August 2010 Archives
The 2010 DVD Exemption to the DMCA: An Interview with Abigail De Kosnik, Gary Handman and Mark Kaiser of University of California, Berkeley
Guest interviewer: Eli Edwards
The latest round of Digital Millennium Copyright Act exemptions, granted by the Librarian of Congress, has received a lot of press, partly for an exemption for bypassing DRM on DVDs and partly for the 2 exemptions that allow "jailbreaking" of smartphone operating systems (such as the iPhone) to allow non-authorized software and applications to run on the phone, or use the phone on a non-authorized wireless network.
The most recent DVD exemption is as follows:
(1) Motion pictures on DVDs that are lawfully made and acquired and that are protected by the Content Scrambling System when circumvention is accomplished solely in order to accomplish the incorporation of short portions of motion pictures into new works for the purpose of criticism or comment, and where the person engaging in circumvention believes and has reasonable grounds for believing that circumvention is necessary to fulfill the purpose of the use in the following instances:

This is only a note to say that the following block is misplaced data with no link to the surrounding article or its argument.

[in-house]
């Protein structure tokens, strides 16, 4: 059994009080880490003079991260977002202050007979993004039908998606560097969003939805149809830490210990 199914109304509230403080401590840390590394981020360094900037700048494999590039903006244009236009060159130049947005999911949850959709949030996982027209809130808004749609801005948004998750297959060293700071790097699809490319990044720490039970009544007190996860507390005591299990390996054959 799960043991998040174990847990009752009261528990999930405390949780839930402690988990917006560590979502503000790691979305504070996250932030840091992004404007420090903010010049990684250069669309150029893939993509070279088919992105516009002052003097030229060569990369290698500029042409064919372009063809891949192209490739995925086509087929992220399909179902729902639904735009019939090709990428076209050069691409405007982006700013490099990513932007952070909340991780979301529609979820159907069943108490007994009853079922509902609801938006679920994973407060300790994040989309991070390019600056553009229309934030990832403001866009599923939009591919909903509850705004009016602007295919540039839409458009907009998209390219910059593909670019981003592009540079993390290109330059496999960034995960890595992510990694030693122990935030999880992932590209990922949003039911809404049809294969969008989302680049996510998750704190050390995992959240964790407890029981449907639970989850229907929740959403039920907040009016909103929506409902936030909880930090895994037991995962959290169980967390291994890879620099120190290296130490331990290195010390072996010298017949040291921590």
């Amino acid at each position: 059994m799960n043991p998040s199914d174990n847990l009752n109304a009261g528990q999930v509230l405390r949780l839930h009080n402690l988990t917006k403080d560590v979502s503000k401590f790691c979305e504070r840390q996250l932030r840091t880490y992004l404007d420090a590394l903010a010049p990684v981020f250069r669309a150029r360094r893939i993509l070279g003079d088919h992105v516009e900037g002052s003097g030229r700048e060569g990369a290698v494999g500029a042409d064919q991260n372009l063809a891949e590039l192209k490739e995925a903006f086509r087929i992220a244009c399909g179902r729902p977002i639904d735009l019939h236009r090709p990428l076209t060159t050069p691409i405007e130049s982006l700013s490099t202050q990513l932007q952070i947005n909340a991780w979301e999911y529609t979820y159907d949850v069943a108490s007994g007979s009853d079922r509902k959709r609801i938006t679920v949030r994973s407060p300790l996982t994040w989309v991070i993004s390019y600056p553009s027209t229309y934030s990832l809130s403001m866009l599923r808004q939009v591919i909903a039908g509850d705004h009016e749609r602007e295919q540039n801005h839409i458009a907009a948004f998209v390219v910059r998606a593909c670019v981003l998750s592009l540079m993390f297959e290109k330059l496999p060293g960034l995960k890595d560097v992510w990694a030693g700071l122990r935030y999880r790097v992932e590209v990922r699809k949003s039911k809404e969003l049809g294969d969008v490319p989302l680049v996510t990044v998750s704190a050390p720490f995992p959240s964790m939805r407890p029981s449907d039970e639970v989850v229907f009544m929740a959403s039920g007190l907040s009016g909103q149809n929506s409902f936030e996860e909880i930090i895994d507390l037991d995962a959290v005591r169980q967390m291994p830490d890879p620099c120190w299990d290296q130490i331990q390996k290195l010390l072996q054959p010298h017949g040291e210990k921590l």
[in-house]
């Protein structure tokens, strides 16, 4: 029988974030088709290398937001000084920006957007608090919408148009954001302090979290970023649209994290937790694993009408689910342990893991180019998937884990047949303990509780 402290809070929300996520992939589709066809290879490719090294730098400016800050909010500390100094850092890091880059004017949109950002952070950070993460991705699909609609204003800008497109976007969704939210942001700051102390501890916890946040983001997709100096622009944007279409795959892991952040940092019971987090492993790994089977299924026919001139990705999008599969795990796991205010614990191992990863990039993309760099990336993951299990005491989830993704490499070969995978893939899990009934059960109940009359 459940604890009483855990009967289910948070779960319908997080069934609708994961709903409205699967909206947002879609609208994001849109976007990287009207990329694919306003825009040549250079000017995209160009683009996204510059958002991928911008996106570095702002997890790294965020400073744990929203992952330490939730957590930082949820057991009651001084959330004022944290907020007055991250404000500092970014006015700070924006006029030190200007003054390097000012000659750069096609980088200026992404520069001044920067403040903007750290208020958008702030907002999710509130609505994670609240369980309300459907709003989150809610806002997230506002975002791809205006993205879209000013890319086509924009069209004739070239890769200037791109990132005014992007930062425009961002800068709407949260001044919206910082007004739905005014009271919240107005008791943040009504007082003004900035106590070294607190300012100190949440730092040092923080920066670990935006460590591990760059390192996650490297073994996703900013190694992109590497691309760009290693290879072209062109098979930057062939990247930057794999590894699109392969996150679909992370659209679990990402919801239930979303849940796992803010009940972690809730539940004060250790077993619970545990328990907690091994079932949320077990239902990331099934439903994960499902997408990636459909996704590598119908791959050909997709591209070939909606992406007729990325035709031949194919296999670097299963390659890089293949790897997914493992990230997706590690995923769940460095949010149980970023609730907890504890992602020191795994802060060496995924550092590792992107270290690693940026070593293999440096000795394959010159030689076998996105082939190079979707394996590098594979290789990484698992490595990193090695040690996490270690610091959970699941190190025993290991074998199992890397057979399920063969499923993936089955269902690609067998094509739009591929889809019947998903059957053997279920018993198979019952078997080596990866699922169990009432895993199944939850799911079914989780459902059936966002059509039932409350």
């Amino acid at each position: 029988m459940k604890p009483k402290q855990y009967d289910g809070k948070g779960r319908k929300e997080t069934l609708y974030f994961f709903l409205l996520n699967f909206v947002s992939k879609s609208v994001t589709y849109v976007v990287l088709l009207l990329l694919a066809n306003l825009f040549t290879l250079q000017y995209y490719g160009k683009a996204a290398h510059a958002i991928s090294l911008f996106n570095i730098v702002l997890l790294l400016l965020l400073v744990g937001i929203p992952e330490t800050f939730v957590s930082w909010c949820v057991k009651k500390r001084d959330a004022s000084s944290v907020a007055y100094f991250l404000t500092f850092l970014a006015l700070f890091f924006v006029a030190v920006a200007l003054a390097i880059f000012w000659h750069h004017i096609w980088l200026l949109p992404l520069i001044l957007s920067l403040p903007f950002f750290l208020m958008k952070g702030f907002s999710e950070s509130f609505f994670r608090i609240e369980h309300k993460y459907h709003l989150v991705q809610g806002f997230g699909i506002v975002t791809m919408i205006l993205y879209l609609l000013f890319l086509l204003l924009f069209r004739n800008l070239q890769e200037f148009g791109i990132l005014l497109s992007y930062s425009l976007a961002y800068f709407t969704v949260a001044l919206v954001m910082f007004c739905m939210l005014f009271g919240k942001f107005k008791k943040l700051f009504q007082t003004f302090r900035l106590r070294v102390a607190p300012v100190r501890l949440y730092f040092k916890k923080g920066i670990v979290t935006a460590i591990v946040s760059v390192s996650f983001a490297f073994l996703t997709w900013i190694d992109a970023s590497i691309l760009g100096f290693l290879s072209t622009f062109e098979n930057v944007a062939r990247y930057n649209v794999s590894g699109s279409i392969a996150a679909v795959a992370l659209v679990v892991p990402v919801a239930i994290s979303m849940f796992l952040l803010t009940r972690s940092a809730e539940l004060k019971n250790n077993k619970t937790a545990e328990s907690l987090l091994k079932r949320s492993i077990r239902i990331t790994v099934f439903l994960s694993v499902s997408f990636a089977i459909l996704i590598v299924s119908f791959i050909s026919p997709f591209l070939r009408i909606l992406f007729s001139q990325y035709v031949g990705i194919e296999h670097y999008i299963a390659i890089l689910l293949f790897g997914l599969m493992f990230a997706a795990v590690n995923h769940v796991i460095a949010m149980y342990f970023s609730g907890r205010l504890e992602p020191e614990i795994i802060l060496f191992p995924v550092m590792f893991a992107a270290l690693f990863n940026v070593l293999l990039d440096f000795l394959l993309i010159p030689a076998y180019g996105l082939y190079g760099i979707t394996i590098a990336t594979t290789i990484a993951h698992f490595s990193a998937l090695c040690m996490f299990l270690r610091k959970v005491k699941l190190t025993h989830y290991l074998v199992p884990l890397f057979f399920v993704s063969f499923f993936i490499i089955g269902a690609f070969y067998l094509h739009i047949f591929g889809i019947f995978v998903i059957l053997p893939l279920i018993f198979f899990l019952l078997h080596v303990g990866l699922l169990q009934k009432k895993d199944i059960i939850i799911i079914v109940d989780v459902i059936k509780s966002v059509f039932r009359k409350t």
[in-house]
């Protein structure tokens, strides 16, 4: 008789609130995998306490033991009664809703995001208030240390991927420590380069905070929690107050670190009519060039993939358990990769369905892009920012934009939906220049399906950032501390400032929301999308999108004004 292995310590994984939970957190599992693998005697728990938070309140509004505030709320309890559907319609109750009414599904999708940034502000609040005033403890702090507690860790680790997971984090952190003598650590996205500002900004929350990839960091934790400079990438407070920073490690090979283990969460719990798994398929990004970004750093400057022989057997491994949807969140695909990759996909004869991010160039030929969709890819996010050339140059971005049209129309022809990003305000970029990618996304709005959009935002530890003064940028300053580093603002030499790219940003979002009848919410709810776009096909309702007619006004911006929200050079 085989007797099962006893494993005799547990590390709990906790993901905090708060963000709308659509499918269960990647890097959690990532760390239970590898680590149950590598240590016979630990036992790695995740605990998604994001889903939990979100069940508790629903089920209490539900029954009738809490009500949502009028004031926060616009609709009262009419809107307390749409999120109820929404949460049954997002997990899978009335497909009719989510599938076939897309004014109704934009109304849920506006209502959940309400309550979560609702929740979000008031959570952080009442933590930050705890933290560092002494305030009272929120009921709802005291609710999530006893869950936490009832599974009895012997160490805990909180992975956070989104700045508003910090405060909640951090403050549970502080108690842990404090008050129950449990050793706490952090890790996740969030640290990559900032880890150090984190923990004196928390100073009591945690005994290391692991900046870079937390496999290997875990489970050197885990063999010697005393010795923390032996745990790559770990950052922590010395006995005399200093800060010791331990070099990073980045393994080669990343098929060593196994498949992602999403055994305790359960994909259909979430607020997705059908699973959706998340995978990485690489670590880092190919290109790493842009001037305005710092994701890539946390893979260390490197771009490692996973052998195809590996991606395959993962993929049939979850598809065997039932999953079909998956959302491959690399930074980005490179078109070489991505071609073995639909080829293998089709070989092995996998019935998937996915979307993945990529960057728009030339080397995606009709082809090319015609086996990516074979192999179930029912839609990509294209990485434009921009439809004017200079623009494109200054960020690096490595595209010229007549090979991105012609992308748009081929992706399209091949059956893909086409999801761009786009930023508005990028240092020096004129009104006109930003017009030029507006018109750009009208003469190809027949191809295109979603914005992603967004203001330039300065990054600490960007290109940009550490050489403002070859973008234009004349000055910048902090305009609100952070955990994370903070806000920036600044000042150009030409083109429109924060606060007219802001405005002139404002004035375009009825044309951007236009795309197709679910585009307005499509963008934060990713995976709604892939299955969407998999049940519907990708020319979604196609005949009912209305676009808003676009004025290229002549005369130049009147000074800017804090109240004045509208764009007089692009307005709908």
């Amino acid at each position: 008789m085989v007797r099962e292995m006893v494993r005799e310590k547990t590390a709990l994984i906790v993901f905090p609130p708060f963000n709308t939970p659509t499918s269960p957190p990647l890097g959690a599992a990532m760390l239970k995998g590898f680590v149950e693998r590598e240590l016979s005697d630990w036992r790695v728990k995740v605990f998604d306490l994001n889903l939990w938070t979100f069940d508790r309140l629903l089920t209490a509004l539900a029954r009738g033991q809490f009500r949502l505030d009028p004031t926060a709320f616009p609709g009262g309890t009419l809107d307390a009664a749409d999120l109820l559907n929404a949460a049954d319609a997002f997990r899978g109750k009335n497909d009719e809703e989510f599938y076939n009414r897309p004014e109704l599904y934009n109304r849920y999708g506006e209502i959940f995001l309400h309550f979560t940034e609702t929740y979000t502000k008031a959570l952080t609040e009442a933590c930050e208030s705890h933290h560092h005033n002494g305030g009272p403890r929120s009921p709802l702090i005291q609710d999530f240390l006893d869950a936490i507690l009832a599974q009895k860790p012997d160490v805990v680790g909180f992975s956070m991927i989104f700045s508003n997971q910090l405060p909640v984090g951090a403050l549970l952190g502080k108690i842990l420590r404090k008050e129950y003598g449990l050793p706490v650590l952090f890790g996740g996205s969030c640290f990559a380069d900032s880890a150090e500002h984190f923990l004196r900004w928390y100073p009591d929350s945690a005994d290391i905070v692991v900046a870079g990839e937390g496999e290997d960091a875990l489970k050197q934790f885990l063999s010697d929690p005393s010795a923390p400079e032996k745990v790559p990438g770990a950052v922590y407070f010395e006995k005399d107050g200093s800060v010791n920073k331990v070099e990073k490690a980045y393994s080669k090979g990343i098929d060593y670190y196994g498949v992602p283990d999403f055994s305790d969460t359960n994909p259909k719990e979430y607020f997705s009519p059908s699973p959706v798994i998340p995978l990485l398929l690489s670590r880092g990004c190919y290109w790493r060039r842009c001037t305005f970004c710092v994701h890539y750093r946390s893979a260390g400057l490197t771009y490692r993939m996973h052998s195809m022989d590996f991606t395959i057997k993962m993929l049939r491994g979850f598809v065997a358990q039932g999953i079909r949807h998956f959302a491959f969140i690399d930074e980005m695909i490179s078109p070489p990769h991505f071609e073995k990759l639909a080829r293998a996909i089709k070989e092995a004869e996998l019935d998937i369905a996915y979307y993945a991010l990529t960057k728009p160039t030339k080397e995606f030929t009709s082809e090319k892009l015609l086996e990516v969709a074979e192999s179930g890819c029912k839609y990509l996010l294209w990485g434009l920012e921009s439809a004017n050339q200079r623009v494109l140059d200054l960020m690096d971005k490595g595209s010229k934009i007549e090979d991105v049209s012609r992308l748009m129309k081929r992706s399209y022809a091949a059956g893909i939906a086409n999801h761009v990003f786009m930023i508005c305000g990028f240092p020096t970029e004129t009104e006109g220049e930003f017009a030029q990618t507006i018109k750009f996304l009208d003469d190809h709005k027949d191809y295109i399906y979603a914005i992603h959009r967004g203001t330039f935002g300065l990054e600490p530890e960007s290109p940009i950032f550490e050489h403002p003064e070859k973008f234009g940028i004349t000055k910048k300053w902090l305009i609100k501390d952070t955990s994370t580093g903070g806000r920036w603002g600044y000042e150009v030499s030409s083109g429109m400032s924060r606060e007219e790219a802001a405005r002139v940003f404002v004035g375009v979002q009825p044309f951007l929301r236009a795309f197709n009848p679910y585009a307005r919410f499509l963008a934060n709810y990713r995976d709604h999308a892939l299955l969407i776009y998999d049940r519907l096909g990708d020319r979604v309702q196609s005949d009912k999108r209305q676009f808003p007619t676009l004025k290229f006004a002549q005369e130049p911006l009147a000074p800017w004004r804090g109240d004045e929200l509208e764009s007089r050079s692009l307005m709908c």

(i) Educational uses by college and university professors and by college and university film and media studies students;
(ii) Documentary filmmaking;
(iii) Noncommercial videos
To find out more about the DVD exemption and what it means for the educational community, we talked to three people who advocated for the DVD exemptions at the DMCA rulemaking hearing held at Stanford Law School by the Copyright Office last year. Professor Abigail ("Gail") De Kosnik, Gary Handman and Mark Kaiser are all educators at the University of California, Berkeley and all three addressed the copyright panel on the importance of being able to make high-quality film clips for their teaching and researching activities (transcript of the Stanford hearing here).
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